Dave Smith Instruments & Tom Oberheim – OB6 Polyphonic Analog Synthesizer
The retrograde sounds of Dave Smith & Tom Oberheim’s collaboration is examined by Marco Rodrigues.
With such the number of new synthesisers currently being developed and announced as revamps of classic pieces of gear, 2016 represents something of a peak year for synths. The advent of polyphony is often spoken about with two crucial pieces of ’80s-era gear in mind: the Sequential Circuits Prophet 5 and the Oberheim OB series. You’ll hear vintage synth heads define themselves as either a ‘prophet guy’ or an ‘OB guy’, praising specific musical moments forever associated with each machine. The new OB-6, however, is a collaboration between the very architects behind both these seminal pieces of gear: Dave Smith and Tom Oberheim.
The OB-6 isn’t just a triumph of timing and concept but a powerful new synth with new studio dynamics firmly in place, as well as a faithful recreation of the trademark Oberheim sound. For most classic synth-manufacturers in activity, looking to the past could pose a disruptive strategy and one that steers product development off course. That change often signifies, among other things, a return to an acceptance of limitation as character building in music making. For Dave Smith Instruments, however, that back-to-basics attitude effortlessly blends with modernity through a simple but high-level approach to design that’s carried on from the times of Sequential Circuits.
The DSI OB-6 is a six-voice polyphonic analogue synthesiser with integrated sequencer, arpeggiator, built-in effects and a four octave keyboard in addition to habitual features like envelope trimming, filter and modulation capabilities. Solidly built with wooden sides panels, the OB-6 clearly references its distant predecessor the OB-8 – a classic eight-voice polysynth from the classic OB range. With most functions directly accessible from the font panel, I’m able to immediately hit it off by just playing a few notes, writing a few sequences and arpeggios that I begin to tweak. From the oscillators to the mixer, filter and envelope settings, controls on board are laid out intuitively; the choice of preset patches is easily carried out through a small digital menu just above the keys and you can choose up to 500 presets.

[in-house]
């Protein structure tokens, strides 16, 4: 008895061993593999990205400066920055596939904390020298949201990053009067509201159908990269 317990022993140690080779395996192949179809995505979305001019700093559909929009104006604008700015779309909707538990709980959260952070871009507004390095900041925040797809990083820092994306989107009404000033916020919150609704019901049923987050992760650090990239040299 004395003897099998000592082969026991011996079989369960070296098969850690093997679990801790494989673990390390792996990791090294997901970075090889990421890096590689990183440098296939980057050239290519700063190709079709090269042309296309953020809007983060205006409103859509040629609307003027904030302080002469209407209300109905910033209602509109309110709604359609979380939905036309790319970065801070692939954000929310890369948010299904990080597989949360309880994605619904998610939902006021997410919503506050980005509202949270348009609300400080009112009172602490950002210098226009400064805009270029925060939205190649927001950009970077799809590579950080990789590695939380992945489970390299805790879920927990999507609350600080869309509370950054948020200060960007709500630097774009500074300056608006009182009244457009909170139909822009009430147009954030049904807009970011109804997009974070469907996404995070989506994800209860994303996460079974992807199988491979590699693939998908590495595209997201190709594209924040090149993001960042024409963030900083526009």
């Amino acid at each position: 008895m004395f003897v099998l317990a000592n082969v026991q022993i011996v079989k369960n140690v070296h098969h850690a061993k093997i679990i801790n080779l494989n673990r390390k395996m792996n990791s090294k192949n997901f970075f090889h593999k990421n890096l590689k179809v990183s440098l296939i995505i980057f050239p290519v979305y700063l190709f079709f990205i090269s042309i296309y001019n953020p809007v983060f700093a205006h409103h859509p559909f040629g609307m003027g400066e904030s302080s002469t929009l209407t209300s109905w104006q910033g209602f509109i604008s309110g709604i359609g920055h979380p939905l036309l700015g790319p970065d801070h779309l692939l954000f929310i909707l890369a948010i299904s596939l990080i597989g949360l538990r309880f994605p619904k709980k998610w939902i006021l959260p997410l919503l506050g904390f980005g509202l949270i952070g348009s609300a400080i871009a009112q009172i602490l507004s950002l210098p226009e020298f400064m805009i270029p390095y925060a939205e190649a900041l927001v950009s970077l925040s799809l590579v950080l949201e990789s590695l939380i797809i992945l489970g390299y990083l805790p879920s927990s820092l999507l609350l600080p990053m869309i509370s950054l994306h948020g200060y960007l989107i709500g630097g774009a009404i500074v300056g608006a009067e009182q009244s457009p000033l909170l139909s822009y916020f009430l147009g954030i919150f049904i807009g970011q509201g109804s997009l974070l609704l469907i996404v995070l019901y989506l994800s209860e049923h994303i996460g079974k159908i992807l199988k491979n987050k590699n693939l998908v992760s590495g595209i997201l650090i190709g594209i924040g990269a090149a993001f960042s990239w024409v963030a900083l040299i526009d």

The OB-6 comes with two main oscillators plus a sub-oscillator for added beef in the lower frequencies, plus there’s a noise oscillator for extra sizzle around the edges (ideal for wind-type sounds, for example). Each main oscillator comes with frequency control for pitch, pulse modulation and continuously variable knobs for wave selection. A great feature allows you to select in-between waves amid square and saw types and this type of continuous selector is also available on the filter. Reaching in-between states when switching between low pass and high pass modes is something I had never seen before on any synth and you’ll be glad to read it produces quite unique results.
Played notes sound big, rich and, at times, harsh. This cadence could be great for highly stacked, complex compositions when you really need the sounds to cut through the mix, but conversely it might not hit the sweet spot if your intention is to create minimalistic sequences that repeat for longer periods in a track. Programming sequences with the OB-6 is incredibly easy, which I preferred to do in step mode, which allows up until 64 steps with as much as six possible simultaneous voices.
A another impressive feature is after playing a chord to then then press ‘unison’. This means, thereafter, every key I pressed was a variation of the chord I played first (transposed to a corresponding root note). By laying down sequences this way, especially with higher pitched notes, I was able to make Detroit-style sequences resembling the high-pitched, ultra-bright circular melodies of a lot of Underground Resistance records.
Some of the sequences available on board also resembled trademark Soichi Terada progressions, with an extremely ear-grabbing characteristic that really shine through in a great, dreamy but super tight way. Travelling through the presets this way it becomes clear that this is a super powerful tool for atmospheric synth lines, rich pad sounds, eerie strings, angelic and complex ambient sounds, darker drones – you name it.
The built-in effects include spring reverb, trademark Oberheim phasers, flanger, ring modulation and more. Modulation options are comprehensive when compared to classic Oberheim models too, but not as packed as previous Dave Smith products. Everything’s simple enough to synch to other sound sources through USB and MIDI too.
Generally, although the Blade Runner soundtrack was mostly created in Yamaha CS series synths, I can’t help but feel when going through the pre-programmed patches that this product harks back to ‘80s retro-futurism because it’s full of dark drones to super ethereal, angelic pads, strings and choirs from a distance. It is absolutely spot on for nostalgic music making over noise generating, with the OB-6 a musical beast to its core.